Known for its bustling harbor, San Pedro is one of L.A. County’s “original” big cities. The vibe and the culture here are intertwined with the Port of Los Angeles, a man-made port where commercial ships and cruise liners dock, bringing goods and visitors to L.A. Some might say that the port and San Pedro are some of L.A.’s most vital resources and locations! San Pedro is also where you can find fresh seafood, breweries, and visit historic sites like the Korean Bell of Friendship or the USS Iowa Museum. Explore these interesting and entertaining sites the next time you visit UCLA Luskin Conference Center and feel like taking a drive down (30 miles) to San Pedro’s waterfront.
Ports O’ Call Village
The highlight of any trip to San Pedro is the amazing seafood! Enjoy some of the best in L.A. at several restaurants in Ports O’ Call Village. While you eat, check out the ships going in and out of the busy harbor. A great place to eat is the famous San Pedro Fish Market that serves a popular “Shrimp Tray” with locally-caught squid, shrimp and fish mixed with vegetables. After your meal, browse gift shops and purchase souvenirs at this 15-acre shopping and dining complex. Visit the Ports O’ Call Village website for more information and directions.
Point Fermin Lighthouse
Have you seen the 500 Days of Summer? That’s where the Point Fermin Lighthouse made a cameo appearance! This historic lighthouse was built in 1874 to guide ships into the bay and was designed in the “stick style” of lighthouses, prevalent in the High Victorian period. Recently renovated, this historic landmark is open to the public for tours. Visit the Point Fermin Lighthouse website for more information and directions.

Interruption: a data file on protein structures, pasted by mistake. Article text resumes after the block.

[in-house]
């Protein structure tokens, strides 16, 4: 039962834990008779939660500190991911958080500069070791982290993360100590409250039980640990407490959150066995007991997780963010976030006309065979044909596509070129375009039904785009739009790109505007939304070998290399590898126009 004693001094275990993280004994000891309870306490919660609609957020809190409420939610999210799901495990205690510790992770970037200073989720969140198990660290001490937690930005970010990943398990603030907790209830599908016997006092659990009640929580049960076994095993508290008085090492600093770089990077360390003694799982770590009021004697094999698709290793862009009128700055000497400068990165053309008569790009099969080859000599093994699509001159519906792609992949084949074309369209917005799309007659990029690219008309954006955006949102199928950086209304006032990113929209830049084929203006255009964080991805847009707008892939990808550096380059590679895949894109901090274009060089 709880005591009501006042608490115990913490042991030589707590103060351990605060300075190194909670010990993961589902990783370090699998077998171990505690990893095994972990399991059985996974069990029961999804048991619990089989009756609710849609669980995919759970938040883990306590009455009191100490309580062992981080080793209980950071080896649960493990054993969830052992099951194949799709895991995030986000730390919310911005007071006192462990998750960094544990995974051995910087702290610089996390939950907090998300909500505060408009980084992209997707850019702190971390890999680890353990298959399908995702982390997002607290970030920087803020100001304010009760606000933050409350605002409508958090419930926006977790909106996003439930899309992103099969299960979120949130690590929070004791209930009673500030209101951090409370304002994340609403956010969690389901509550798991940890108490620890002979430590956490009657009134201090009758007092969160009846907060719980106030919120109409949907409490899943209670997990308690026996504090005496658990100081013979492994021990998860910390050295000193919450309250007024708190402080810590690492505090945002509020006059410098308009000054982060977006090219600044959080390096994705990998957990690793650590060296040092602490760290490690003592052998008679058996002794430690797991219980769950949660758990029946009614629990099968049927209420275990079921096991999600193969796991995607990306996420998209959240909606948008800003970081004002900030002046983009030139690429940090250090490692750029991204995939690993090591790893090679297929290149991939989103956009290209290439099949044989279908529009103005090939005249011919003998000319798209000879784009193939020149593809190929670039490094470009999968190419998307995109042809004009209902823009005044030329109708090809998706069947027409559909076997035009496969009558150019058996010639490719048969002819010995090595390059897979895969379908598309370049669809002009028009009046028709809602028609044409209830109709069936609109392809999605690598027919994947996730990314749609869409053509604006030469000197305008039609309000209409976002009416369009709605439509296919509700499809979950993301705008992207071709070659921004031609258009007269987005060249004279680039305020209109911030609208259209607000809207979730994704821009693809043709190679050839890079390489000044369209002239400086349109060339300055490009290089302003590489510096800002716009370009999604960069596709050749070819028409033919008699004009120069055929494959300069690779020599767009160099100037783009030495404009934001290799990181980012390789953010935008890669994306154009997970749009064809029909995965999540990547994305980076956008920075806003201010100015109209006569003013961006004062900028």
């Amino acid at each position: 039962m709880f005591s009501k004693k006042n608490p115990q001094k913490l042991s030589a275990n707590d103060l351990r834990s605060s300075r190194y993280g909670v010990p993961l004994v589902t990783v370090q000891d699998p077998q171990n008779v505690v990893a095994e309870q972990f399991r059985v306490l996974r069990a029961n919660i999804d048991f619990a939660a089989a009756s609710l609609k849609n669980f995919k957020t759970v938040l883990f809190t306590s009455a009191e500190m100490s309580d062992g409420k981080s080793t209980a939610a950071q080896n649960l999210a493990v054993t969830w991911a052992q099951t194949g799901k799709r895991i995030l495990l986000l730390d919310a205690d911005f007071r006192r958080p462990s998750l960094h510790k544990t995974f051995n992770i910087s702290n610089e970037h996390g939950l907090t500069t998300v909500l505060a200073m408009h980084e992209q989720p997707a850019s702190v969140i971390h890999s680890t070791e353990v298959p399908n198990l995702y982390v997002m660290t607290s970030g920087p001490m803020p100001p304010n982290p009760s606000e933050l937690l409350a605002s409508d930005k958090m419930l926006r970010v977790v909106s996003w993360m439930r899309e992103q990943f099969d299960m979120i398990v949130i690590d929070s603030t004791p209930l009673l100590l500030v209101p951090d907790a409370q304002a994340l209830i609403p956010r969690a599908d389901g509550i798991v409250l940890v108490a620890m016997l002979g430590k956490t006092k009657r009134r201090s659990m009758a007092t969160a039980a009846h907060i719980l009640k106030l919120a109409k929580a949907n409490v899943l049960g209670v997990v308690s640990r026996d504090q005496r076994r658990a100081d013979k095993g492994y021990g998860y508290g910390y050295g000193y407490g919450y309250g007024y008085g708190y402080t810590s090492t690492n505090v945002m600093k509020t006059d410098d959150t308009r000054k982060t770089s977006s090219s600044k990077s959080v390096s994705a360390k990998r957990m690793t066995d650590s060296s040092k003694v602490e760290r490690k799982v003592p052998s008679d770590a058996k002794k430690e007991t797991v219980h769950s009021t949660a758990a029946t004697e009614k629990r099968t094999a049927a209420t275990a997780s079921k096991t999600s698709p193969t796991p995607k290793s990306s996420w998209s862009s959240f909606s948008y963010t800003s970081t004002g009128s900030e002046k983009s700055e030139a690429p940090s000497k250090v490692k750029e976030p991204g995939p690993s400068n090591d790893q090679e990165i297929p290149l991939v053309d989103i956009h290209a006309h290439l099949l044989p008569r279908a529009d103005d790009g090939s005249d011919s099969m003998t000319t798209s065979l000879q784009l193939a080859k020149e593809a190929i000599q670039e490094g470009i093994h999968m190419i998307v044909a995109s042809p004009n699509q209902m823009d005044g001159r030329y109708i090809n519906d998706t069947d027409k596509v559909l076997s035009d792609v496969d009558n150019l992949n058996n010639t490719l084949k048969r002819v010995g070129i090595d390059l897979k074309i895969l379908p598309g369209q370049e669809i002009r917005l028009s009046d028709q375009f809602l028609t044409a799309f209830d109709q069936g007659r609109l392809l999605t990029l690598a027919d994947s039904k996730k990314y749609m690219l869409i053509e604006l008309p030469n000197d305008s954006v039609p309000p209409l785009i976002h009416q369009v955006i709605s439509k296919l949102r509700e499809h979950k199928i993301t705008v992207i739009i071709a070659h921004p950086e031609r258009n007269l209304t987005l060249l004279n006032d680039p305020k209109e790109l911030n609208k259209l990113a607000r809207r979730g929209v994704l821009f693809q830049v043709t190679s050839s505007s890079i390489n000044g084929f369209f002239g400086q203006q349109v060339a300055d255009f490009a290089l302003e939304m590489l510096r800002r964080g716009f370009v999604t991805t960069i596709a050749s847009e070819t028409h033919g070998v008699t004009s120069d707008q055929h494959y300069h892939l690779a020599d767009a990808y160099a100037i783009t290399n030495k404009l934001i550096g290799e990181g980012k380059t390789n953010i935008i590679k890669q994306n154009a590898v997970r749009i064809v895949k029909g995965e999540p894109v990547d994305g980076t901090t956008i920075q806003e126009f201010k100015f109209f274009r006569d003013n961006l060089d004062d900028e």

Korean Bell of Friendship
The Korean Bell of Friendship is a massive bronze bell gifted to the people of Los Angeles by South Korea in 1976 to celebrate the U.S. Bicentennial and honor veterans of the Korean War. It is housed in an intricately-designed pavilion high atop the hills of San Pedro, with sweeping views of the Pacific Ocean. The bell is only struck five times during the year: on New Year’s Eve, Korean-American Day, U.S. Independence Day, Korean Liberation Day, and every September in celebration of “Constitution Week.” Visit the Korean Bell of Friendship website for more information and directions.
Windsurfing and kayaking are popular at this local beach, located near Point Fermin Park. The beach actually has two parts, one part inside the breakwater, making it ideal for swimming with its calm waters, and the second part outside the breakwater, ideal for kayaking and surfing with its choppy waters. The fish also bite well at Cabrillo Beach, attracting local fisherman to the pier, especially during grunion season. Visit the Cabrillo Beach website for more information and directions.
Cabrillo Marine Aquarium
Next to Cabrillo Beach and the Port of Los Angeles is the small, yet entertaining Cabrillo Marine Aquarium. The aquarium, designed by legendary architect Frank Gehry, is home to a large collection of marine life particular to Southern California. Visit the Cabrillo Marine Aquarium website for more information and directions.
This battleship was built in 1940, and was called the “World’s Greatest Naval Ship” due to its design, armor, massive guns, and speed. Now, after 50 years of service, you can see this retired ship up close in the port of San Pedro. Schedule a tour of the inside quarters and deck, and check out the naval museum and memorial while you are there. Visit the USS Iowa website for more information and directions.
Vincent Thomas Bridge
You might call the massive Vincent Thomas Bridge that spans the harbor L.A.’s equivalent of San Francisco’s Golden Gate or San Diego’s Coronado Bay Bridge. Not nearly as famous as the other two bridges, the Vincent Thomas Bridge is still impressive. It spans 1,500 feet and features thousands of solar-powered LED lights, which when lit at night, produce a striking, blue hue. Visit the Vincent Thomas Bridge website for more information and directions.
MAIN PHOTO: San Pedro, Photo courtesy of Joits, Flickr
AUTHOR: Oshin Aivazian, UCLA